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the wildlifers

Our Services

We specialize in a wide variety of services in the wildlife and natural resource education and research fields.

e-Learning


Wildlife Monitoring & Assessment


Statistical Analysis


Habitat Assessment & Restoration


Data Collection & Analysis

Data collection is the systematic process of gathering and analyzing information to answer relevant questions, test hypotheses, evaluate outcomes, and make predictions about future probabilities and trends. The Wildlifers specialize in quantitative and qualitative data collection and analysis to help your agency or organization formulate credible answers, solve problems, and make informed decisions, as well as establish baselines, benchmarks, and goals. We ensure accurate, reliable, valid, and repeatable data collection methods.

Geographical Information Systems (GIS)

The Wildlifers design, manage, and produce GIS databases and maps. We conduct complex tabular and spatial geographic analyses and remote sensing, plus other related activities such as geocoding and animal geotracking. Every effort is made to convey extremely complex data in a clear and simple manner with GIS, as well as following the Federal Geographic Data Committee (FGDC) geographic metadata standards for metadata creation, management, and maintenance.

Literature Searches & Reviews

We conduct literature searches and reviews to help people learn new and more effective ways of examining, evaluating, and understanding scientific information—and to expand upon their collective knowledge base. We serve both authors and consumers of scientific literature. We can customize any bibliographic research to meet your needs from compiling a list of bibliographic resources to conducting an in-depth critical review capable of meeting the highest standards of peer-review.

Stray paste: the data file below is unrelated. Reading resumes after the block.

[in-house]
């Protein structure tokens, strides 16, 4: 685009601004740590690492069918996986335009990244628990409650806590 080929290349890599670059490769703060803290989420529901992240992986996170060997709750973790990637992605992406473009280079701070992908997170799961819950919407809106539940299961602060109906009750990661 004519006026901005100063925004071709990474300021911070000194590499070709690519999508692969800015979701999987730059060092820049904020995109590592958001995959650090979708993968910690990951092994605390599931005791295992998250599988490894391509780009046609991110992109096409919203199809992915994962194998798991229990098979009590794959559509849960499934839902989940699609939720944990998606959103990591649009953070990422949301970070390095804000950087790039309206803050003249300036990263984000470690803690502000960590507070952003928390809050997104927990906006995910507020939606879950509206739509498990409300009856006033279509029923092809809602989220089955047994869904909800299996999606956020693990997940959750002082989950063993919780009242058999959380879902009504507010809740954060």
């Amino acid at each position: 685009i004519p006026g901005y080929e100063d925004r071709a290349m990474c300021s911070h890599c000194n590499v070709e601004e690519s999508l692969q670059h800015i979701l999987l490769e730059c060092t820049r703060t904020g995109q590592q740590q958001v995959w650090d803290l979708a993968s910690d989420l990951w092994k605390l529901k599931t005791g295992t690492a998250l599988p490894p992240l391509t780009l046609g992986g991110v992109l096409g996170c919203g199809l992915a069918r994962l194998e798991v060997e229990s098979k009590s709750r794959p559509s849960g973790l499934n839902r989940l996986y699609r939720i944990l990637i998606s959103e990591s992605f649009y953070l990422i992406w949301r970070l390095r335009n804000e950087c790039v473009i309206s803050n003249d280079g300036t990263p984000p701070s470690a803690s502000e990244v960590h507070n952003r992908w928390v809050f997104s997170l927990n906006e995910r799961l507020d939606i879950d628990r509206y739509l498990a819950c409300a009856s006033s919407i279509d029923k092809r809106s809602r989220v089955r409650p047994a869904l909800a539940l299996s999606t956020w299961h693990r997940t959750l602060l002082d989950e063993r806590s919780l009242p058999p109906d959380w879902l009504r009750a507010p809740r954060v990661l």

Critical Reviews



Habitat Inventory & Assessment

When several populations of interacting plants and animals inhabit a given place they form a community. A community of organisms interacting with the chemical and physical factors of their environment make up an ecosystem. The earth is comprised of a remarkable variety of aquatic ecosystems—rivers, lakes, wetlands, estuaries, and oceans, and terrestrial ecosystems—forests, grasslands, tundra, and deserts.

Ecosystems and their biological communities are constantly changing and adapting in response to changes in environmental conditions. Natural changes such as drought, fire, floods, volcanic eruptions, and human-caused changes such as deforestation, urbanization, industrialization, and agriculture affect wildlife habitat. Some changes are gradual—climate change, overharvesting, and excessive tourism. While other changes are sudden or catastrophic—mining, warfare, and earthquakes.


The ability of an organism, population, community, or ecosystem to resist change or recover rapidly from environmental disturbances or changes is remarkable. Nature is resilient provided changes to the environment are not too severe. For example, species with access to a variety of resources can compensate for the loss of a single resource by shifting to an alternative resource. However, species dependent on one resource, without having an available alternative, suffer whenever the resource is limited or significantly impacted. Many individuals within a population may fail to reproduce or survive. Essentially the distribution, structure, and abundance of any species is limited by the quantity and quality of available habitat in any given area. 


Understanding the condition of each population and habitat requires careful observation and evaluation. Wildlife habitat evaluations describe, measure, and estimate site conditions such as the plant community, soil, geology, topography, weather, climate, history, and demography. Habitat data is obtained by a variety of methods such as literature reviews, vegetation sampling, and remote sensing.


Habitat evaluations help us to: (1) determine the value of a habitat for wildlife and humans; (2) identify natural and human-caused impacts degrading or destroying habitat; (3) detect population responses to environmental stress; (4) predict habitat conditions if an activity is allowed to continue or transpire; and (5) monitor the cumulative impacts of land use changes to a habitat over time.


The Wildlifers promote habitat diversity. We support all efforts based on sound scientific and commonsense practices—educational, managerial, research, and planning—that reduce or mitigate for land use activities that degrade or destroy wildlife habitat.


“A thing is right only when it tends to preserve
the integrity, stability and beauty of the community;
and the community includes the soil, water,
fauna and flora, as well as the people.”
- Aldo Leopold